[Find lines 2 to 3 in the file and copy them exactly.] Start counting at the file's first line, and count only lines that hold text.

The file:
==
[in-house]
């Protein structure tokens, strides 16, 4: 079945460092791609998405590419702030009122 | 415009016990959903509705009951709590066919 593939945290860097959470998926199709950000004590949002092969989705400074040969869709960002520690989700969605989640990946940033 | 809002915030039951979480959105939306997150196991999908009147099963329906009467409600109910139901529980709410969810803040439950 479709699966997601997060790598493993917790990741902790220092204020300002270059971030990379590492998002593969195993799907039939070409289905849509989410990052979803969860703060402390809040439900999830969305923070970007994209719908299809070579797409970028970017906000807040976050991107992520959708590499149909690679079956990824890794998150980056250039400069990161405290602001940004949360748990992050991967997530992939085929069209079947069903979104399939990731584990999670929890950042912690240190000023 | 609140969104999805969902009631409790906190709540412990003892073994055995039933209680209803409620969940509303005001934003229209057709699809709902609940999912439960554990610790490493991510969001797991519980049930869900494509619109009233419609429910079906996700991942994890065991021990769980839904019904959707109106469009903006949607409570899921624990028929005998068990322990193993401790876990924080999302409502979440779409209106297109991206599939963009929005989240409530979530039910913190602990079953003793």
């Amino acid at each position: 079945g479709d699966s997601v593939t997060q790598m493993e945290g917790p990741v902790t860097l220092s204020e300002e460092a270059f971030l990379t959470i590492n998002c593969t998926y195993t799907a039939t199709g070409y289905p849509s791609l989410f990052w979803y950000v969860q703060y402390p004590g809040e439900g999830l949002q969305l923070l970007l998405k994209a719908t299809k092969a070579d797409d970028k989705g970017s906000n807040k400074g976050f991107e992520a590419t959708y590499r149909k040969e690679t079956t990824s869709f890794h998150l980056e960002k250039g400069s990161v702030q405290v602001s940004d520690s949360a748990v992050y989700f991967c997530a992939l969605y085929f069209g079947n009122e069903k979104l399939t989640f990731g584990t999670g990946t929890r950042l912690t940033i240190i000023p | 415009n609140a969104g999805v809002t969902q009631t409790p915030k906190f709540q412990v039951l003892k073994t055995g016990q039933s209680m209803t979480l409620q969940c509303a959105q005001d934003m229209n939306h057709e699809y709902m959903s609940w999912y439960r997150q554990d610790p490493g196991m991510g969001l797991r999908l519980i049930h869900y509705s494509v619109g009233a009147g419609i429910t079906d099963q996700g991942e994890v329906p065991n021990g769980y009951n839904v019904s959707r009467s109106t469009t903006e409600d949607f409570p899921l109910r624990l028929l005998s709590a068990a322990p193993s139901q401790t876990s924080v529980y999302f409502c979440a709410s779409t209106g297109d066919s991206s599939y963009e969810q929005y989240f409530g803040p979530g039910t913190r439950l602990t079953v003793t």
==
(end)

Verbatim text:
């Protein structure tokens, strides 16, 4: 079945460092791609998405590419702030009122 | 415009016990959903509705009951709590066919 593939945290860097959470998926199709950000004590949002092969989705400074040969869709960002520690989700969605989640990946940033 | 809002915030039951979480959105939306997150196991999908009147099963329906009467409600109910139901529980709410969810803040439950 479709699966997601997060790598493993917790990741902790220092204020300002270059971030990379590492998002593969195993799907039939070409289905849509989410990052979803969860703060402390809040439900999830969305923070970007994209719908299809070579797409970028970017906000807040976050991107992520959708590499149909690679079956990824890794998150980056250039400069990161405290602001940004949360748990992050991967997530992939085929069209079947069903979104399939990731584990999670929890950042912690240190000023 | 609140969104999805969902009631409790906190709540412990003892073994055995039933209680209803409620969940509303005001934003229209057709699809709902609940999912439960554990610790490493991510969001797991519980049930869900494509619109009233419609429910079906996700991942994890065991021990769980839904019904959707109106469009903006949607409570899921624990028929005998068990322990193993401790876990924080999302409502979440779409209106297109991206599939963009929005989240409530979530039910913190602990079953003793």
């Amino acid at each position: 079945g479709d699966s997601v593939t997060q790598m493993e945290g917790p990741v902790t860097l220092s204020e300002e460092a270059f971030l990379t959470i590492n998002c593969t998926y195993t799907a039939t199709g070409y289905p849509s791609l989410f990052w979803y950000v969860q703060y402390p004590g809040e439900g999830l949002q969305l923070l970007l998405k994209a719908t299809k092969a070579d797409d970028k989705g970017s906000n807040k400074g976050f991107e992520a590419t959708y590499r149909k040969e690679t079956t990824s869709f890794h998150l980056e960002k250039g400069s990161v702030q405290v602001s940004d520690s949360a748990v992050y989700f991967c997530a992939l969605y085929f069209g079947n009122e069903k979104l399939t989640f990731g584990t999670g990946t929890r950042l912690t940033i240190i000023p | 415009n609140a969104g999805v809002t969902q009631t409790p915030k906190f709540q412990v039951l003892k073994t055995g016990q039933s209680m209803t979480l409620q969940c509303a959105q005001d934003m229209n939306h057709e699809y709902m959903s609940w999912y439960r997150q554990d610790p490493g196991m991510g969001l797991r999908l519980i049930h869900y509705s494509v619109g009233a009147g419609i429910t079906d099963q996700g991942e994890v329906p065991n021990g769980y009951n839904v019904s959707r009467s109106t469009t903006e409600d949607f409570p899921l109910r624990l028929l005998s709590a068990a322990p193993s139901q401790t876990s924080v529980y999302f409502c979440a709410s779409t209106g297109d066919s991206s599939y963009e969810q929005y989240f409530g803040p979530g039910t913190r439950l602990t079953v003793t």